I think Midtown is way better and more beautiful than it used to be and some blocks are so much better that I can hardly believe my eyes. But most of the streets (particularly east of Main) look about the same to me as they always did. A jumbled mess of parking lots, junky looking buildings, various distances from the buildings to the sidewalks, no cohesiveness, ect.  100 years? 35 years? What's the difference? Most of it has looked pretty run down in my lifetime.  My point is most of Midtown is still not that great and Camden's are FAR BETTER than what we currently have on many of those blocks. In fact, I think they have helped Midtown way more than hurt it. So no need to call for their destruction just yet. I get your concerns with Camden. They are far from ideal. But if I could replace every instance of this:

 

480614856_ScreenShot2019-08-03at11_53_03AM.png.de203ad83d2e629dc9a082c2fec778cd.png 

 

and this:

 

1778559806_ScreenShot2019-08-03at11_59_16AM.png.b4c5a4355cf8532cf78aa2ed76d92fe8.png

 

with this:

 

1446031724_ScreenShot2019-08-03at11_57_19AM.png.cde72efd0d7d3a0dd527aeab631d998e.png

 

and this:

 

imageproxy.jpeg.c58b3c574a46f743eb27b72bf44f9313.jpeg

 

I would.

 

Not saying these Camdens are making Midtown much more walkable. But at least they look better and they aren't making Midtown less walkable.  They are putting more people in the city center, so just their very existence is helping walkability. No it isn't NYC or SF, but it's not bad for Houston. Besides, there's more to life than 'walkability'.  I have a feeling that 'walkability' is on it's way out in the rest of the world anyway. It will just be turned into a novelty by the internet - like vinyl records. But please keep fighting for perfection and don't let them off the hook! Surely Midtown wouldn't be improving each and every day if it wasn't for all the complaints on HAIF.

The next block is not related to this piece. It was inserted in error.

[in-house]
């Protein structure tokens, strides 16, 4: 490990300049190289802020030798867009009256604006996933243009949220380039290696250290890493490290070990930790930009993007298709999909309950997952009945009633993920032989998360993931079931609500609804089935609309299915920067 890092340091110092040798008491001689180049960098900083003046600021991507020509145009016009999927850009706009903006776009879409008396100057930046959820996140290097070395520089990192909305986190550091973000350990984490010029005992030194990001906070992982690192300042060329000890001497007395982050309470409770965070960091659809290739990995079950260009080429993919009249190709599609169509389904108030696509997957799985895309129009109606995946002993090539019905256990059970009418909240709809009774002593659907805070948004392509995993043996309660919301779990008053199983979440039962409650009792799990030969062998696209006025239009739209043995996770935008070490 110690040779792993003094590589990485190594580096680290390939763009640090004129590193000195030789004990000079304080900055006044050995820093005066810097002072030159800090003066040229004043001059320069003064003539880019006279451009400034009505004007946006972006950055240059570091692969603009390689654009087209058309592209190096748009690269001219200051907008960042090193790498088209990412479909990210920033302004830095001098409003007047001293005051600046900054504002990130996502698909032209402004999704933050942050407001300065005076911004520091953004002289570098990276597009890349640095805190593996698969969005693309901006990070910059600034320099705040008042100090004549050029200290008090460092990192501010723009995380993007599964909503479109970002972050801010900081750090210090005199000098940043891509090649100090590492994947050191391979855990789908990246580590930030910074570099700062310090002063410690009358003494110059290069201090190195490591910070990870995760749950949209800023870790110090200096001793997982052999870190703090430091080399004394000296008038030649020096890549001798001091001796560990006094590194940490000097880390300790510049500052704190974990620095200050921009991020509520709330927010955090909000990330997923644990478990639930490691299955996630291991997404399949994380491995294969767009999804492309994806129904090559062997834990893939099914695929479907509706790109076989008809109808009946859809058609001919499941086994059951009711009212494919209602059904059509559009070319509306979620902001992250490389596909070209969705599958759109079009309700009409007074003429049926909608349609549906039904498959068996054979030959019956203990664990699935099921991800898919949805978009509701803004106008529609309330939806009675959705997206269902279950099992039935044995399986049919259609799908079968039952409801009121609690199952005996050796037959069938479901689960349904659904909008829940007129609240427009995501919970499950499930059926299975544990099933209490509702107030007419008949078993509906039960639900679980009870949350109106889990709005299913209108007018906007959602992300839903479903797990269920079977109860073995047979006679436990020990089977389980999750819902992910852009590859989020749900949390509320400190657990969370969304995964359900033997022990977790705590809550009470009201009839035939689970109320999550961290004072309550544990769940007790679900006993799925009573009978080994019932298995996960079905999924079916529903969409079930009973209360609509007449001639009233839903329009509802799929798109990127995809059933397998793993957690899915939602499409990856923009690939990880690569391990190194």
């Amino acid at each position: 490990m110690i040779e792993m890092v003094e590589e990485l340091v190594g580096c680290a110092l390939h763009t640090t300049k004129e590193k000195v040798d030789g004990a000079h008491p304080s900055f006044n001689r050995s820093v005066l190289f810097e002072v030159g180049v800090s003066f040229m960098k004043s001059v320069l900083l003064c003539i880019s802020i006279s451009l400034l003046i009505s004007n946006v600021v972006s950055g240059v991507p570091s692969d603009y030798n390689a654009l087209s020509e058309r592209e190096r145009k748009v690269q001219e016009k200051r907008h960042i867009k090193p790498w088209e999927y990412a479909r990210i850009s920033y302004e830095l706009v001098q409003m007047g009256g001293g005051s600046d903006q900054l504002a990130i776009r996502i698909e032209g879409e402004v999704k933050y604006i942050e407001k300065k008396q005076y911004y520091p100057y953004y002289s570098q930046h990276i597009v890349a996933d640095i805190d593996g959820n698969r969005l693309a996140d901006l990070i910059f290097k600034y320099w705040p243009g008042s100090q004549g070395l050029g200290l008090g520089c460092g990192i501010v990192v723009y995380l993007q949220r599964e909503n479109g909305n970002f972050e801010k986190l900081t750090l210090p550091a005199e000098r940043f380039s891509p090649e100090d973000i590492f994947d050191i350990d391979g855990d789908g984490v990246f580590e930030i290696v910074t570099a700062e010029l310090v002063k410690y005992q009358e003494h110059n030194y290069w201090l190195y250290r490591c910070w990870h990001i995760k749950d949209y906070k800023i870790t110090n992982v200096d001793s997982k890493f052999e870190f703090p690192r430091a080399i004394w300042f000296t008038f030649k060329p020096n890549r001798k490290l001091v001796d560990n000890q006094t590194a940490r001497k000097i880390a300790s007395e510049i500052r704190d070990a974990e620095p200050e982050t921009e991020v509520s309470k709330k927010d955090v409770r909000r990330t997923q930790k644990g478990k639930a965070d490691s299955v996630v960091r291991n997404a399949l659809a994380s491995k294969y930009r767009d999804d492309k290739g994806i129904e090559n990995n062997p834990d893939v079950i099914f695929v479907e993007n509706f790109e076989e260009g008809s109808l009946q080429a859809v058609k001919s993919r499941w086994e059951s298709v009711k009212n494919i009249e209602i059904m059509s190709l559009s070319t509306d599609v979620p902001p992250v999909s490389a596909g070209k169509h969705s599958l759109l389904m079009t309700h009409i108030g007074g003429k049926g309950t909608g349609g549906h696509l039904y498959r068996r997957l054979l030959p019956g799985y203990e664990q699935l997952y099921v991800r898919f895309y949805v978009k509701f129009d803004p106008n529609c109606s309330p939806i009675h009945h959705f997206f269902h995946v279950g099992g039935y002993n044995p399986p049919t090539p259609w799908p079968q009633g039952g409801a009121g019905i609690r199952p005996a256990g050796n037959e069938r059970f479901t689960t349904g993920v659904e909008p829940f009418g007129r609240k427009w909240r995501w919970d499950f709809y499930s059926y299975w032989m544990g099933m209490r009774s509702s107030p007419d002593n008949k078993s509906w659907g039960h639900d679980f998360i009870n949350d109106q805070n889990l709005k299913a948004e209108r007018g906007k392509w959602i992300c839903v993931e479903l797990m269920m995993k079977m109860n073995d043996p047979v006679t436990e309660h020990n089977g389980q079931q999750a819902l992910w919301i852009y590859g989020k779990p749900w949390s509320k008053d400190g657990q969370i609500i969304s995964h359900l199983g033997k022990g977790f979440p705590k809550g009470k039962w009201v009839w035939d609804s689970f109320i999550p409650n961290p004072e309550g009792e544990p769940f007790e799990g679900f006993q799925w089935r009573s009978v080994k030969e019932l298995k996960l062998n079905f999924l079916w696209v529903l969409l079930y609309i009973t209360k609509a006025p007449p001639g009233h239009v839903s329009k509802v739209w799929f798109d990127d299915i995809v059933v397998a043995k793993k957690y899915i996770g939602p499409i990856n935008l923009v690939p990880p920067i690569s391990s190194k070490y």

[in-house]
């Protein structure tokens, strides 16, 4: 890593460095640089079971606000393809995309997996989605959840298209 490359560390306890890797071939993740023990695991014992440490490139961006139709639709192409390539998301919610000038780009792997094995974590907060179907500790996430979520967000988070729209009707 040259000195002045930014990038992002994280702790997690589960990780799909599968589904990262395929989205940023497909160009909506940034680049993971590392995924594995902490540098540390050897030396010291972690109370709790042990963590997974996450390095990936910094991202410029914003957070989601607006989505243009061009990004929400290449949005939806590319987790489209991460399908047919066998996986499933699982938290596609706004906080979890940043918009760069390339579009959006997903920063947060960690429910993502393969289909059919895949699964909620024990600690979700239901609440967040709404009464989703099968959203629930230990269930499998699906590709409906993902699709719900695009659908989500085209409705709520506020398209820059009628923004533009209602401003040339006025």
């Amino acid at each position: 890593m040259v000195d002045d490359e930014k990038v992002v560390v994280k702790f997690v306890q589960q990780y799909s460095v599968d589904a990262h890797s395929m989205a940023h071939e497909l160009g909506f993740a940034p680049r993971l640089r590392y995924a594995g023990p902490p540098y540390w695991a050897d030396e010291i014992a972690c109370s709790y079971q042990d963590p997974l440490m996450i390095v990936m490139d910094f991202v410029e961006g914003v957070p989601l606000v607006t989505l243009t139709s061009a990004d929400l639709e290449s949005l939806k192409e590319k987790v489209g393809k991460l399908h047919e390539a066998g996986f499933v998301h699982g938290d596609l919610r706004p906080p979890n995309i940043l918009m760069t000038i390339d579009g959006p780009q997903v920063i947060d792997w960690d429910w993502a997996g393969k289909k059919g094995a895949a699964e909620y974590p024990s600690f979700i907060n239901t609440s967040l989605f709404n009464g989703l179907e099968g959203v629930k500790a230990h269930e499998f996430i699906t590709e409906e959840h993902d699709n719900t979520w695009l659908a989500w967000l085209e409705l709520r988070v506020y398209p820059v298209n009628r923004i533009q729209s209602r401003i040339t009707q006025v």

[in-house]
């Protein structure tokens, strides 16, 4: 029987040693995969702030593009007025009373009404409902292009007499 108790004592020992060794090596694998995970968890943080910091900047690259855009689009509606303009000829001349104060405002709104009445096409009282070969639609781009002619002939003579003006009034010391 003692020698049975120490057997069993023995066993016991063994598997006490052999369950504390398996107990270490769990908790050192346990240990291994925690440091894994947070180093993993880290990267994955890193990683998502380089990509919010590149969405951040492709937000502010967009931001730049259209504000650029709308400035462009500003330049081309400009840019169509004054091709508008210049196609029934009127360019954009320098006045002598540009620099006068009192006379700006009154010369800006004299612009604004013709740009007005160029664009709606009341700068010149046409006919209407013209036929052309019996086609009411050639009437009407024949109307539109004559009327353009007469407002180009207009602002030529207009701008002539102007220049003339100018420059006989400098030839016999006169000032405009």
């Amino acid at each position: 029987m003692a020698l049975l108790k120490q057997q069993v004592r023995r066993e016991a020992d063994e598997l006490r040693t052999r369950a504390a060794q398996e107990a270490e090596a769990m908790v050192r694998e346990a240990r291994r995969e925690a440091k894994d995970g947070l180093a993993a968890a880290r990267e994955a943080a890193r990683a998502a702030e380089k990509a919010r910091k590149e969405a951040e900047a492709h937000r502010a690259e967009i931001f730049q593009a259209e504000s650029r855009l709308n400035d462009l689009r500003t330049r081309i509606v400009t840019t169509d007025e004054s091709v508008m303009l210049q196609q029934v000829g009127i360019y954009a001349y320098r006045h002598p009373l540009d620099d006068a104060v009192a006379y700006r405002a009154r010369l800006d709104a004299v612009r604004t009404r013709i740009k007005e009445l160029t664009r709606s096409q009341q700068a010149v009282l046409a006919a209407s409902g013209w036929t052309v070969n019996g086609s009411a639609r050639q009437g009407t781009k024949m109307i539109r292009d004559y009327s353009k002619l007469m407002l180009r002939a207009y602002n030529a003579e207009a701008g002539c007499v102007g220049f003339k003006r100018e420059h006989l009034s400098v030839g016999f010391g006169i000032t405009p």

The main reason Midtown “still looks bad” IMO is that it’s still a drive-through neighborhood with way too wide streets connecting to the Spur. “Complete streeting” the entire neighborhood would make it a much different place.

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14 hours ago, Response said:

My only real point is why rag on Camden, when Midtown has so many genuine monstrosities to rally against. dbigtex's has every right to complain about Camden's issues. I don't really disagree with him.  But IMO there are so many more qualified structures in Midtown to call for the destruction of than Camdens. At least Camdens "look" more inviting to walk in front of than most of Midtown.

 

@Response
Thank you for your thoughtful response. Your point is well taken.

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Posted (edited)
On ‎8‎/‎3‎/‎2019 at 4:25 PM, kdog08 said:

 

There's still plenty of room for all that retail. 

 

We were discussing whether ground floor retail could be successful in a building; my point was that there is still demand for retail. This was in the context of Camden McGowen Station, where park land was gobbled up for pad sites for retail that should have been under the building. There is a whole discussion above the post you responded to that gives context.

 

Edited by H-Town Man
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Posted (edited)
On ‎8‎/‎3‎/‎2019 at 4:08 PM, Response said:

 

That's right. No legs. At this rate, your iPhone will eliminate the need to get out of bed altogether, unless you're being paid to do it. Just kidding. I know there is at least a 'desire' if not a need for walkability. I prefer the residential buildings with GFR too. But the last mall I went to didn't make me feel very optimistic about the future of shops that nobody really needs anymore.

 

My only real point is why rag on Camden, when Midtown has so many genuine monstrosities to rally against. dbigtex's has every right to complain about Camden's issues. I don't really disagree with him.  But IMO there are so many more qualified structures in Midtown to call for the destruction of than Camdens. At least Camdens "look" more inviting to walk in front of than most of Midtown.